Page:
However, I disagree with one of your premises, that religious beliefs are, “by definition” outside the realm of rational argument.  The fact is that religious beliefs are rather a mixed bag, some much more rational than others.  Consider miracles, for example, which you mention.  There is no cogent empirical argument that miracles cannot *ever* happen.  The most than can be argued, by Hume for example, is that the actual reports of miracles we have don’t involve the best kind of evidence one could hope for (e.g. the most reliable witnesses).  Claims of miracles are also rather a mixed bag, some being obvious frauds, others apparently well founded.

    You’re right that it difficult to include religious arguments in discussions about public policy, but it’s not because the arguments are irrational.  Rather, it’s because the arguments use religious premises (e.g. about the nature of God, human nature, etc.) that are not widely shared.  But this problem isn’t peculiar to religious arguments.  For example, many policies are supported by utilitarian premises that some of us find immoral.  It’s a general problem, in democracies like ours, that we disagree with each others’ premises.  Religious premises are just one example of that.

    (It isn’t possible, by the way, to support meaningful policies using only neutral premises, i.e. ones shared by almost all people.  Such neutral premises are too weak — they contain too little information about human flourishing, moral truth, etc.)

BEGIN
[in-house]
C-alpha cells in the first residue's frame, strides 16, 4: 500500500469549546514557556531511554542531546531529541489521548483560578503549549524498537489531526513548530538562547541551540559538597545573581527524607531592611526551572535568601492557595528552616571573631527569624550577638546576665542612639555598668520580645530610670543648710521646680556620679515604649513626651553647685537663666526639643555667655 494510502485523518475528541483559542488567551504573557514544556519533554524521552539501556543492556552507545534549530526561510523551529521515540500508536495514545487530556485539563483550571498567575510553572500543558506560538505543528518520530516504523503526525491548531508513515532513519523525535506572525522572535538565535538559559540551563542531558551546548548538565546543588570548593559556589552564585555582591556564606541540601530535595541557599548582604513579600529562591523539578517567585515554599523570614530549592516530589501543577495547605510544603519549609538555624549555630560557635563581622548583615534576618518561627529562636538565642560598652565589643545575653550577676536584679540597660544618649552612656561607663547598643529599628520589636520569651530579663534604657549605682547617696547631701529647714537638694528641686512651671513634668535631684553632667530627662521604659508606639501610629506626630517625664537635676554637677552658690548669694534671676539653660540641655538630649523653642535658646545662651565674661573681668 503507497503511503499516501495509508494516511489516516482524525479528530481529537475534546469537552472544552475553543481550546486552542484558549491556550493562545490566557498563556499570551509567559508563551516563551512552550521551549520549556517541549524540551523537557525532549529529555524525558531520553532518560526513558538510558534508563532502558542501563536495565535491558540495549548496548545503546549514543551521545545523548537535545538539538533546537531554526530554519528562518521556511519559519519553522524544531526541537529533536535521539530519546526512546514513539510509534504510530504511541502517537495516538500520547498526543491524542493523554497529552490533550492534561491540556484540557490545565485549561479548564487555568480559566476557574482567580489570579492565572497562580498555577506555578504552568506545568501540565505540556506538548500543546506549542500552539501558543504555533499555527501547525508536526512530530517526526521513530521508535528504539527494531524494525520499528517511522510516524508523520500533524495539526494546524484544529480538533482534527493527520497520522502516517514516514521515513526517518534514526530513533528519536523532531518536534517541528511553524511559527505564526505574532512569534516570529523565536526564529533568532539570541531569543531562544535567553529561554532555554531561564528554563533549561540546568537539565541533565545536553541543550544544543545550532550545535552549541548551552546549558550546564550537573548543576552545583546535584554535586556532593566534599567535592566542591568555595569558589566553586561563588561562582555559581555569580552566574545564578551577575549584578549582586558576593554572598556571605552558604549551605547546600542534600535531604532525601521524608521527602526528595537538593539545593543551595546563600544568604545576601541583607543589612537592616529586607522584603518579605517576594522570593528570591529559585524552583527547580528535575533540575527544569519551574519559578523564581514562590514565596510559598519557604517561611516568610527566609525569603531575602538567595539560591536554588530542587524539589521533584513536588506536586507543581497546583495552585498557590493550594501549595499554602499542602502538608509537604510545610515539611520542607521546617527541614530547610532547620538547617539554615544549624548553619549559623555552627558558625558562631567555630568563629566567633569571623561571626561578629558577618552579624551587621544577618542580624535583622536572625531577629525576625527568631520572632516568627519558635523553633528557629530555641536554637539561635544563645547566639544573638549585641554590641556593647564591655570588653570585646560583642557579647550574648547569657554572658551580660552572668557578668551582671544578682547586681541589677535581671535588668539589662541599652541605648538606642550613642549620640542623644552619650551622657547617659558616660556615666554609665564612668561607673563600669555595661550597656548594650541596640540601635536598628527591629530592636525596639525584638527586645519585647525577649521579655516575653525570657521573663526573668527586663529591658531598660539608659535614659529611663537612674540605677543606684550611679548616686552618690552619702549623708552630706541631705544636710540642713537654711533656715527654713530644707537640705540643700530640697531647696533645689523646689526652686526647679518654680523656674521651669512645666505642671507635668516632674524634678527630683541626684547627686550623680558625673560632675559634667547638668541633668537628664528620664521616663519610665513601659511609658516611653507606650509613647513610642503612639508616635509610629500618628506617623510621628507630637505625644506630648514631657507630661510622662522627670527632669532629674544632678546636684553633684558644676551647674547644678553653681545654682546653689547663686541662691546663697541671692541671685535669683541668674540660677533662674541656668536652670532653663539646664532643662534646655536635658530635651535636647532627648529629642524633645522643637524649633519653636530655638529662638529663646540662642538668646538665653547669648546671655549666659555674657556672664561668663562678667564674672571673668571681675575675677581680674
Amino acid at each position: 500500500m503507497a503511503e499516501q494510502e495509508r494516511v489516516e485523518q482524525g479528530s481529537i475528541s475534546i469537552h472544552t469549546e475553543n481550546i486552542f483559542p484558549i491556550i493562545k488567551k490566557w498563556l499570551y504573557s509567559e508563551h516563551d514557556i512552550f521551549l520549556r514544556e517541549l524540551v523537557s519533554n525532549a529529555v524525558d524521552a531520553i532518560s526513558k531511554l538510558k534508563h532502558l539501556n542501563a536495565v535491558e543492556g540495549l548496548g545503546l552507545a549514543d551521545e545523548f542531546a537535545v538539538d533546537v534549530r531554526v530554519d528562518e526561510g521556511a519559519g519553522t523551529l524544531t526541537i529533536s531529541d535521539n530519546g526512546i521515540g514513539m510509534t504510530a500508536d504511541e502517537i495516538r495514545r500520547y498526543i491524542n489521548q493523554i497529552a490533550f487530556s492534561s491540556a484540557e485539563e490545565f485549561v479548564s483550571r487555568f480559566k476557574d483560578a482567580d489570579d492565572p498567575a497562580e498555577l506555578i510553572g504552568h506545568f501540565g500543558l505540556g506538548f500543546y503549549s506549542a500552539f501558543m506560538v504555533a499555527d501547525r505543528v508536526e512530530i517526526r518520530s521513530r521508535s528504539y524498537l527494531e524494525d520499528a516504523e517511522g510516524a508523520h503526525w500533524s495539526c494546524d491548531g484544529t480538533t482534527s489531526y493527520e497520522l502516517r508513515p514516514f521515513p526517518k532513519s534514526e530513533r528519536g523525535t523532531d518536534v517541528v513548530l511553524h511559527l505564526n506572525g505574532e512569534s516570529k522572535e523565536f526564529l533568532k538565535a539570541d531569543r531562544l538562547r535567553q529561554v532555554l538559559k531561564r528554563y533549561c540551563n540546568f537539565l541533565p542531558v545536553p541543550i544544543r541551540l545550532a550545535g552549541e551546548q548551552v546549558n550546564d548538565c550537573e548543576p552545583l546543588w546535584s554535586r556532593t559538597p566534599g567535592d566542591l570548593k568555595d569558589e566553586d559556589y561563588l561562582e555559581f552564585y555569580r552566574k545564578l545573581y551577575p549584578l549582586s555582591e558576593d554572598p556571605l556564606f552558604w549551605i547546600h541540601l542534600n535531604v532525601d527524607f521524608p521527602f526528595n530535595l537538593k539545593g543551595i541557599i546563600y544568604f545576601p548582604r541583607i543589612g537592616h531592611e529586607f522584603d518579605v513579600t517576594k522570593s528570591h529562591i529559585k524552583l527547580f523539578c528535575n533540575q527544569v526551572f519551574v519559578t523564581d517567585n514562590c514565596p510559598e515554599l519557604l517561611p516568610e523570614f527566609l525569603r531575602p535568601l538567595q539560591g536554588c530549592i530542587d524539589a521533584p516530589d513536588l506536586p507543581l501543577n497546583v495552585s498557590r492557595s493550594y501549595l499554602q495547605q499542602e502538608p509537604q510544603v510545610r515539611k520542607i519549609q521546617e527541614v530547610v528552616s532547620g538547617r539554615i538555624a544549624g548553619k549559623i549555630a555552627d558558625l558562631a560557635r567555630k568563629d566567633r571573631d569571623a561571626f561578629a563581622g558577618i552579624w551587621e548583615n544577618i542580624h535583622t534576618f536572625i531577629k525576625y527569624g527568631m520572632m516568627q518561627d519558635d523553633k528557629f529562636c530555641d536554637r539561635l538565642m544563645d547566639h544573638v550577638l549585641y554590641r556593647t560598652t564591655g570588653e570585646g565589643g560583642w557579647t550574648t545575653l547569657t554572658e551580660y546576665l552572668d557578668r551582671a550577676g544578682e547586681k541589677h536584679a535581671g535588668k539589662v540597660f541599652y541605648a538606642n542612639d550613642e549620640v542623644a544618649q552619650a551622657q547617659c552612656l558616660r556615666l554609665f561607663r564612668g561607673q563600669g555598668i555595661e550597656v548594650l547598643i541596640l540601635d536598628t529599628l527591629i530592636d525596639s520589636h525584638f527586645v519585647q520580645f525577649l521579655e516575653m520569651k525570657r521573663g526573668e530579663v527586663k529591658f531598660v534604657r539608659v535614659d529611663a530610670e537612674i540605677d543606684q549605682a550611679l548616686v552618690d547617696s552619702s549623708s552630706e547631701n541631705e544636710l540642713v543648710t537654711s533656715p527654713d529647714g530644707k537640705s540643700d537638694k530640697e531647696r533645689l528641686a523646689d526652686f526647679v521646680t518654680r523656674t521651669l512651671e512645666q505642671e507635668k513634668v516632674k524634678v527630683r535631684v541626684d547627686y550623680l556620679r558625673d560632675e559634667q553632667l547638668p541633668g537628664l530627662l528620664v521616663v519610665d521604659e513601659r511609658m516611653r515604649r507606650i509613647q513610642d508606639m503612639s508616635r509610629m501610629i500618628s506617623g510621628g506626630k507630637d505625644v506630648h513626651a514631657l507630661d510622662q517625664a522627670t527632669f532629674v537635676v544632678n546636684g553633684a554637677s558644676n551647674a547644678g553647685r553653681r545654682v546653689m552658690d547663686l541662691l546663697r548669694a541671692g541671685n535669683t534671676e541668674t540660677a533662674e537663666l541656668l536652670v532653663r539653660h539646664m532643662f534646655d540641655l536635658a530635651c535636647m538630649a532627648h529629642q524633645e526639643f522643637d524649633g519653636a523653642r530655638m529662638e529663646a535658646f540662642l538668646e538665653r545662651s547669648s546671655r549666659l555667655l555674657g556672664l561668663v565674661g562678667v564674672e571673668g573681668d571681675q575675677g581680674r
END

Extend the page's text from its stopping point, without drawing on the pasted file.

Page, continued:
8. knowbuddhau says:

    Bravo!  This is exactly what I’m always on about: the political power of mythology.

    And that’s the analytical framework I suggest we use: comparative mythology.  Years ago, when I learned that the Power of Myth-master himself, Joseph Campbell, lectured for decades for the State Dept’s Foreign Service Institute, I assumed that all I had to do was report it, and widespread understanding of Campbell’s work would do the rest.

    Look how wrong you can be!  I’m stunned, appalled, disappointed, depressed.  I assumed far greater appreciation of the power of myth in general, and its political power in particular.

    What TF is the political power of myth?  To bring into being the world stage on which we’re all playing our notorious parts.  Believe it or not, even science has mythology.  Campbell famously described mythology thus: “mythology is other people’s religions.”  What’s religion?  “Misunderstood mythology.”

    The religious beliefs of candidates (esp. for high office) bring into being the world in which they believe themselves to be acting.

    Without questioning the validity of a candidate’s personal religious beliefs, we can analyze and discuss what such beliefs mean for the polity.

    Allow me to demonstrate.  I offer this as an example, a conversation starter, not the revealed truth.

    Let’s talk about the “herd mentality, and especially the herd
    mentality vis-à-vis Israel.”  What exactly is it, where does it come
    from, what powers it?

    To answer, we begin by asking, where does reality come from?  How does the stage on which world events play out come into being?

    From our beliefs about how the cosmos is composed; how it functions;
    and the proper role of being human in it.  In other words, the world
    stage comes into being by virtue of the power of our myths.

    A myth is not a lie; a myth is a metaphor, an image by which we make
    sense of events.  There are several subordinate functions of a fully
    functioning mythology.

    The first is to awaken in the individual a sense of awe and wonder at
    the tremendous mystery that is the cosmos at large.  The second is to